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    Registered User code2d's Avatar
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    The problem is that I do have a spare pc but it is always in use by others so I would very much anger them if I started messing with the pc. Well that just means I need one more PC.

    I already downloaded Ubuntu and Gentoo live CD about 2 months ago but I never got around to installing Ubuntu. I have Gentoo live CD for the use of possible data recovery but also have never used it either.
    I'd really recommend that you install several versions (one at a time) and see which one you like best.
    This seems like a good idea. Many programmer seem to use Fedora. Any reason why?
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    Registered User divineleft's Avatar
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    fedora isn't bad, but it's rpm based and if i were you, i would stay away from those.

    gentoo is source-based meaning your computer builds all of the packages to be best suited for your computer. while this means that there can be some long compile times, it also gives you the opportunity to fix any problems that arise. one of the most annoying things with a binary based distro was that you were helpless when a package doesn't work because it's binary. with gentoo you can overlay any version of any package. it's given me a large understanding of what linux is and it certainly isn't for someone who doesn't have much time on their hands.

    If you do go binary, I would recommend arch linux. the community is good and the package manager/packages are very good.

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    Registered User code2d's Avatar
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    If I remember properly RPM is old and is accordingly doomed. What is a good boot loader though so I can choose which os to boot when I go and try installing linux???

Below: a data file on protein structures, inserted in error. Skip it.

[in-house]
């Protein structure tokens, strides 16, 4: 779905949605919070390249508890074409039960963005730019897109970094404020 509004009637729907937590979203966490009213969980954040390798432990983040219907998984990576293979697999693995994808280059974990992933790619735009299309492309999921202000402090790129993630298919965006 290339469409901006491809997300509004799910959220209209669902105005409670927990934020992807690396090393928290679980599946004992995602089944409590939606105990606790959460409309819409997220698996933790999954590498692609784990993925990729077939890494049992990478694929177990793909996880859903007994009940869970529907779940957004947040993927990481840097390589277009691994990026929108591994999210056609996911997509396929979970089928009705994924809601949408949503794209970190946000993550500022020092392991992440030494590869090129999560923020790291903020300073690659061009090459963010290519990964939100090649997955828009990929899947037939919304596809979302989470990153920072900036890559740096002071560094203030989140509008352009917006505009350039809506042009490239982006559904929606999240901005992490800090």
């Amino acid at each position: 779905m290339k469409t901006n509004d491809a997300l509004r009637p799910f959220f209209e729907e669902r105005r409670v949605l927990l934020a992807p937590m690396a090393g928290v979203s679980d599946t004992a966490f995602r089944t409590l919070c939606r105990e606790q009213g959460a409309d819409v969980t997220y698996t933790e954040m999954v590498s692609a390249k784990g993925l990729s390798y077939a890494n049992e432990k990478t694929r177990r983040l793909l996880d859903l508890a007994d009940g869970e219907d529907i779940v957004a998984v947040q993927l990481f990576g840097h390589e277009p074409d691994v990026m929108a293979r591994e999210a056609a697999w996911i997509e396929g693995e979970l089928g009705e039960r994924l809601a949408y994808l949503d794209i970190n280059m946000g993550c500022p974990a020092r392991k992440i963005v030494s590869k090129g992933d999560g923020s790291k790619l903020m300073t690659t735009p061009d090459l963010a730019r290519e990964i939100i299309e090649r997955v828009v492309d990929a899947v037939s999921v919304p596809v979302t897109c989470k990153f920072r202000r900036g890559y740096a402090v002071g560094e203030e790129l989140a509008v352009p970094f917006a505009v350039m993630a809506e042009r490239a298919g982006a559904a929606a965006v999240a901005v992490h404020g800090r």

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    C++ Witch laserlight's Avatar
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    Grub?
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    Frequently Quite Prolix dwks's Avatar
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    Grub works really well. It comes with Debian and MEPIS (a spin-off of Knoppix). I use it to multiboot Debian and Windows XP on the same computer.

    It was a bit of a pain to configure with MEPIS (but that version was really old), and with Debian it automatically detected Windows XP. I didn't have to do any configuration of grub at all.
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    Registered User code2d's Avatar
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    Thanks very much my fellow Canadian dwks and laserlight. Does grub have a Gui or is it a DOS prompt?
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    C++ Witch laserlight's Avatar
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    From what I understand, some distributions provide a graphical frontend to GRUB. I think GRUB by itself does not have a GUI, though I am not too sure as I am an occasional Linux user.
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    Advanced Novice linucksrox's Avatar
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    I have tried some of the latest popular distros (SUSE, Debian, Ubuntu, Slackware) but I have been the most satisfied with Fedora Core 6 for some reason. I seem to have the least trouble getting everything to work, and for me the only problem is that I can't get my sound configured to get low latency. But that's probably just because I haven't put in enough time to figure it out. But I definitely recommend FC6, although you may like another distro way more.
    And yes, GRUB comes with FC6 and it is graphical. It recognizes Windows XP without any configuration (although it names it "other" by default). My advice is to partition your drive first (GParted LiveCD is completely amazing by the way), leave an open partition for linux, and then let the Fedora Core installer section off that partition how it wants.